As an added bonus, DLS inherently determines diffusion coefficients which are helpful in assessing mass transfer effects. Another unique feature of the DynaPro Plate Reader II is the built-in, high-magnification camera which snaps a picture of each well after taking a DLS measurement.

These images, stored and shown with the associated DLS data, are especially helpful as diagnostics. Figure 9 shows additional examples of sources of poor data identified by camera images. Finally, the same microwell plates used in the DynaPro may be transferred to a spectroscopic plate reader for additional confirmation of content and quality.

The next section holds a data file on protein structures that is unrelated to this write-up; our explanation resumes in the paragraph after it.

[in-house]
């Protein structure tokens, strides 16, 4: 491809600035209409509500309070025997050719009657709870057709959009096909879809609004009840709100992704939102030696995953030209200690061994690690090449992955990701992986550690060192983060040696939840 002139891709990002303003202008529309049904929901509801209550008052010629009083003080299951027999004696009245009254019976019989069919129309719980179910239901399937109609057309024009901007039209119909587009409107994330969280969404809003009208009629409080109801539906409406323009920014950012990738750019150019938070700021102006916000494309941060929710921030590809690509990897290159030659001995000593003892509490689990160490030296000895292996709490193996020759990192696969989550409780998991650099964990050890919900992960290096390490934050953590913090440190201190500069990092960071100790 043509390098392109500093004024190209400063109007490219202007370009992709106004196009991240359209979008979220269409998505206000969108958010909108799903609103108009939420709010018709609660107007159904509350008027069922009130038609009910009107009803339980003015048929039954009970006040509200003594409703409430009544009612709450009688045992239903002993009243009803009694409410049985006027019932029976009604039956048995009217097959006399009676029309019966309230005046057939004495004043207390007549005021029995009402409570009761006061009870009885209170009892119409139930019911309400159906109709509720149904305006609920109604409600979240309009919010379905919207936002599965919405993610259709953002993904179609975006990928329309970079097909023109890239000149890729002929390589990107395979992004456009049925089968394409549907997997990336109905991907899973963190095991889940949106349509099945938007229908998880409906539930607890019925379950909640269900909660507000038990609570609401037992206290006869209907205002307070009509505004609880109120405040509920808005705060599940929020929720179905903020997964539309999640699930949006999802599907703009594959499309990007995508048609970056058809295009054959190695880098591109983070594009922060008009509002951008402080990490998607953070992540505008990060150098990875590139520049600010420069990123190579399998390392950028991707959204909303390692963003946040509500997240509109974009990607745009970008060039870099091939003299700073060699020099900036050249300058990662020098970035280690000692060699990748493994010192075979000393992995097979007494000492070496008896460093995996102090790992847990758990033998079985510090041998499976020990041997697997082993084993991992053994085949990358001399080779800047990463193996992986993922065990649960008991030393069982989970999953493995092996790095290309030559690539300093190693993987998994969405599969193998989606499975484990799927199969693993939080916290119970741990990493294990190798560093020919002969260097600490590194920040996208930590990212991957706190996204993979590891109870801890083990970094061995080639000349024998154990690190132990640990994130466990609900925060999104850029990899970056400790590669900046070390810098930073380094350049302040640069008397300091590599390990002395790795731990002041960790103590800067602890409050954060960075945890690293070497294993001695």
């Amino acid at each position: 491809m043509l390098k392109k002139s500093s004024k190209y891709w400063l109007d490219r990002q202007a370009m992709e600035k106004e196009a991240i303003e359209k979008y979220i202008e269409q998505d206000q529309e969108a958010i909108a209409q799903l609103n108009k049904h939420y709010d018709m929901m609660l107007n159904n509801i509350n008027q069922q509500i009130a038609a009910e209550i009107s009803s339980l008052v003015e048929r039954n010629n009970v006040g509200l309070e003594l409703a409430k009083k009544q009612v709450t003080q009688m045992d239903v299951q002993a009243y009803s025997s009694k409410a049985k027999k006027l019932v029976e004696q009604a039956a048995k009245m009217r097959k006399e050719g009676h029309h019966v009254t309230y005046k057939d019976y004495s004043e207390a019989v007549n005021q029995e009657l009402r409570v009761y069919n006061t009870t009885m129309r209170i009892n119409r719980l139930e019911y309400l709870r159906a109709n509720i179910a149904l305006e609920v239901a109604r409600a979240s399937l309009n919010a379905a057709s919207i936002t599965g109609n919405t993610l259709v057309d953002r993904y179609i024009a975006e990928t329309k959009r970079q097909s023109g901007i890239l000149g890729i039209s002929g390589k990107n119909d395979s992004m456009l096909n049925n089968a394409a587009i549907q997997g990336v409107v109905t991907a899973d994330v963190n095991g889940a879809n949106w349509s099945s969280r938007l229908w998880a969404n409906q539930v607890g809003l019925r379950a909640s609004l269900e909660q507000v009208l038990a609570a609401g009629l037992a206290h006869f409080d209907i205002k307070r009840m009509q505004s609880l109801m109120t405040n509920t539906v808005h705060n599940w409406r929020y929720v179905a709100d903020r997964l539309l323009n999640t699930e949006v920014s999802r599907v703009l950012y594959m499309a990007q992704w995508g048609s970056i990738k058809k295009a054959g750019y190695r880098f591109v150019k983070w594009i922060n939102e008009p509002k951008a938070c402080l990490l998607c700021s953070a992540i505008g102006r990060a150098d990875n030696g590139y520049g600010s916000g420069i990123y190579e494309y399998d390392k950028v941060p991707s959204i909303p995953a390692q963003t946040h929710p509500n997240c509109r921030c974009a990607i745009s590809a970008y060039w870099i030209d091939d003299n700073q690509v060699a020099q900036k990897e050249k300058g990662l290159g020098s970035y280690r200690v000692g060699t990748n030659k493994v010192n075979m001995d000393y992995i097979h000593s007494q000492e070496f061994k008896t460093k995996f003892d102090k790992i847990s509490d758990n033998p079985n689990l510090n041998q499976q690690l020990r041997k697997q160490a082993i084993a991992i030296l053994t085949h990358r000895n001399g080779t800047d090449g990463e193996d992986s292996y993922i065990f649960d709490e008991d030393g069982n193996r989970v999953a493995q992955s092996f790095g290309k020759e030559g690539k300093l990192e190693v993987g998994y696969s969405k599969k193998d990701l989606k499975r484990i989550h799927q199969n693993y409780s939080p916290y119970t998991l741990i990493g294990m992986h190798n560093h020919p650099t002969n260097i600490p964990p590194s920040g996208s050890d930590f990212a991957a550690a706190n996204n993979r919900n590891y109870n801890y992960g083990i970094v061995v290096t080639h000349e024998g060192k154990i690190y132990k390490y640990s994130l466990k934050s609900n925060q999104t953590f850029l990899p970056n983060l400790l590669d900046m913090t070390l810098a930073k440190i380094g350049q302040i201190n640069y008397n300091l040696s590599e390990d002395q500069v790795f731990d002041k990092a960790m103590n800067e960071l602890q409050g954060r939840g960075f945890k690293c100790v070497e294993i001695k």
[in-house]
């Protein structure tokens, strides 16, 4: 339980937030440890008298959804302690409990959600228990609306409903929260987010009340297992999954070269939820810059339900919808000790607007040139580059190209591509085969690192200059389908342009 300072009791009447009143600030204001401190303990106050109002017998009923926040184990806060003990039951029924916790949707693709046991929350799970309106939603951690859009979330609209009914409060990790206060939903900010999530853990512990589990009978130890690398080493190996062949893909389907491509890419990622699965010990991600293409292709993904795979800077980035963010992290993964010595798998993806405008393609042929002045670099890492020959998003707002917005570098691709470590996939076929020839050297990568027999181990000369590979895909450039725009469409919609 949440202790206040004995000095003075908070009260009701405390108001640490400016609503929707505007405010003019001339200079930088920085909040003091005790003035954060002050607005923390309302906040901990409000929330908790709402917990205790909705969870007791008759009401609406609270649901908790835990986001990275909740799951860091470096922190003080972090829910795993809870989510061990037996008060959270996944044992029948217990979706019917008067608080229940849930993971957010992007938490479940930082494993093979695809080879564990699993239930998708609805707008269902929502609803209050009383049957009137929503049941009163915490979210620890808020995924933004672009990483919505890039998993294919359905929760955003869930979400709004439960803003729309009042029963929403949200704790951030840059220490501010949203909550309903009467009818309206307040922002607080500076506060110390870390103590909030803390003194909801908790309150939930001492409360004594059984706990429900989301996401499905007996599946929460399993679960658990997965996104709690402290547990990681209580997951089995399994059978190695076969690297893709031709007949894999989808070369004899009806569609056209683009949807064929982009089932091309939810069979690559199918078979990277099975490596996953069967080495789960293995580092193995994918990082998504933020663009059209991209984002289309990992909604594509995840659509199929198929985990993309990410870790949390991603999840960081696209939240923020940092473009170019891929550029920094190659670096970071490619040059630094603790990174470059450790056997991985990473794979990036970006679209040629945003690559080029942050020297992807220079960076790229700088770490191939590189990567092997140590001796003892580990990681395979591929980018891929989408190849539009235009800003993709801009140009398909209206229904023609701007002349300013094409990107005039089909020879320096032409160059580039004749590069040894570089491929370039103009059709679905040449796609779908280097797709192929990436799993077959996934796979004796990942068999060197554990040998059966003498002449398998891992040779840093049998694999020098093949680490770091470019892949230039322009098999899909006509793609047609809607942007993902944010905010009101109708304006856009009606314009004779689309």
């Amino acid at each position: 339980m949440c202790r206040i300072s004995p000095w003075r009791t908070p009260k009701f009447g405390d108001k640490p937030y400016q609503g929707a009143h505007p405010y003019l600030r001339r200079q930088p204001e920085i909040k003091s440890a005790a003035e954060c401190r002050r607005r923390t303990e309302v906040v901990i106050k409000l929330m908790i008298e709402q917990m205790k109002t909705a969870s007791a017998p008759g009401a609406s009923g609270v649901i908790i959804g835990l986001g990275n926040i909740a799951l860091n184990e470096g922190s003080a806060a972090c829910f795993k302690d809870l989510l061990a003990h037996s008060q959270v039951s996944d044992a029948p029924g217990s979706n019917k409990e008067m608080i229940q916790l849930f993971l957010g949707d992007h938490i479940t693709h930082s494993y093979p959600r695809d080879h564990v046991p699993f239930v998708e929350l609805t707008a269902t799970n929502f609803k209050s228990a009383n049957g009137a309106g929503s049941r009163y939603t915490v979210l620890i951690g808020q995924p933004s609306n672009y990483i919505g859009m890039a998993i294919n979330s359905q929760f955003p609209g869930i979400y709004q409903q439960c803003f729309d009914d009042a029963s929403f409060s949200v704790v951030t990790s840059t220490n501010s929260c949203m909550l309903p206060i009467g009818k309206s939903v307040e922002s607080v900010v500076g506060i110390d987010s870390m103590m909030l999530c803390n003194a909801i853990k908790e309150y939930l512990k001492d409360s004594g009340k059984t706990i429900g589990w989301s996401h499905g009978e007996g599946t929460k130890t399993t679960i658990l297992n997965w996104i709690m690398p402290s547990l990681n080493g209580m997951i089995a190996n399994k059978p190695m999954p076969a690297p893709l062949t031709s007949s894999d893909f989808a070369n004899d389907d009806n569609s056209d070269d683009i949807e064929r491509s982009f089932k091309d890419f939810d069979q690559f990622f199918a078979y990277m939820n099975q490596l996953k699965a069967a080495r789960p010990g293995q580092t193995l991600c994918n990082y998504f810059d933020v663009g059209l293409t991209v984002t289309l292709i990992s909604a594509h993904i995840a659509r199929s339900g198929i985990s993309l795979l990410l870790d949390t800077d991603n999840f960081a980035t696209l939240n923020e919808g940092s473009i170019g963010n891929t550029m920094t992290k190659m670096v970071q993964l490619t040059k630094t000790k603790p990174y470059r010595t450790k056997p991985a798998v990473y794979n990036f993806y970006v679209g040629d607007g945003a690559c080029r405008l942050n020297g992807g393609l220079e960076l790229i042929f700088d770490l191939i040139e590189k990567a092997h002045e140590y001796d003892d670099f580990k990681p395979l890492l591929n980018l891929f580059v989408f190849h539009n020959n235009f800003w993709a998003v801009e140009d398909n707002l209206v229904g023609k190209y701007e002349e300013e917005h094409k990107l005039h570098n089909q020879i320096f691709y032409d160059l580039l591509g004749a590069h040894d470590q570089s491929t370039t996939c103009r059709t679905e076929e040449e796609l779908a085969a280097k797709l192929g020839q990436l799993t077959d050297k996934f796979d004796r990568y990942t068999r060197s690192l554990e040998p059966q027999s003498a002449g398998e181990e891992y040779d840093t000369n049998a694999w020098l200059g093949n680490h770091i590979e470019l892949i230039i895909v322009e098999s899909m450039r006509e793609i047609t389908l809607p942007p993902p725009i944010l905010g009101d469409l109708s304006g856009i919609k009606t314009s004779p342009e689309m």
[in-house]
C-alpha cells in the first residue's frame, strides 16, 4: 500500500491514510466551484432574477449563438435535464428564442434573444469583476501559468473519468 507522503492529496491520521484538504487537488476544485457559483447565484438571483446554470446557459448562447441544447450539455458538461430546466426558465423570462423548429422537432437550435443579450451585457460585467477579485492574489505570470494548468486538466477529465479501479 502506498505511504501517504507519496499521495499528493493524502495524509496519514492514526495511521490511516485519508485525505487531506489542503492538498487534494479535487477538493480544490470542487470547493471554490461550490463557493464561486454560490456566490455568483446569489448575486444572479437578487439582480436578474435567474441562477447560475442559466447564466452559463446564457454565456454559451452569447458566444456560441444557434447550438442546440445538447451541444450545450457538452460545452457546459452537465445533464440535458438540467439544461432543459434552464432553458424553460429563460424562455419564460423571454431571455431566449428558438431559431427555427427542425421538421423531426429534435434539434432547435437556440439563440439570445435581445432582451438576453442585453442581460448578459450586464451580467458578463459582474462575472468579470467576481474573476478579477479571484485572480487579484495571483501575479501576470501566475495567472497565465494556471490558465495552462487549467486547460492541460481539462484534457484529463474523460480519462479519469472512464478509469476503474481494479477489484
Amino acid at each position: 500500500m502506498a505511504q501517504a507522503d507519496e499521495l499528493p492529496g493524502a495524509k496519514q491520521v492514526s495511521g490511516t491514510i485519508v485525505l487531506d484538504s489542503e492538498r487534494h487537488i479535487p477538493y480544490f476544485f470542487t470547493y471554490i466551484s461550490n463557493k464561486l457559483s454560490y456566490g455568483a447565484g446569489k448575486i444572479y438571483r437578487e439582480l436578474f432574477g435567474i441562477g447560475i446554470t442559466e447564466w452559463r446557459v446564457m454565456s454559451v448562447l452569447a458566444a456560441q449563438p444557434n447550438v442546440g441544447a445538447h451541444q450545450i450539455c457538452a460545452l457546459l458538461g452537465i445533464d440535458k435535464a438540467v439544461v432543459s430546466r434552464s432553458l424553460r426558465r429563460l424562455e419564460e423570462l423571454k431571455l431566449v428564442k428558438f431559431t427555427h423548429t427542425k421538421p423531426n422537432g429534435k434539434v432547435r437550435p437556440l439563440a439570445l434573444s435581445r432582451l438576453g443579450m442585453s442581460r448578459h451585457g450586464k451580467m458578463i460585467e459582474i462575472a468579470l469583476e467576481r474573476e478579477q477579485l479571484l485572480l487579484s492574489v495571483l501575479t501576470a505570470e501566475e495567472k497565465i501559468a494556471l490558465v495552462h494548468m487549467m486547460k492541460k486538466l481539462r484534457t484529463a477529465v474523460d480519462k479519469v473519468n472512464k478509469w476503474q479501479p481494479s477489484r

The DynaPro

Figure 9. The DynaPro's on-board camera helps identify wells containing clean solution and those where sample has precipitated or otherwise can be expected to provide poor data quality.

Sensitivity

Every technique and instrument has concerns associated with sensitivity. The DynaPro has the lower detection limit of 0.125mg/mL lysozyme (M = 14.4kDa). The sensitivity is inversely proportional to molar mass as the intensity of light scattered by macromolecules is related to molar mass. The same trend can also be observed in sensitivity to aggregates.

Even when the primary sample concentration is within the detection limit, DLS can be used for quality assessment due to its excellent sensitivity to the ‘nanocrud’ content - sub-micron particulates and large protein aggregates that are harmful to the binding analysis and microfluidic system.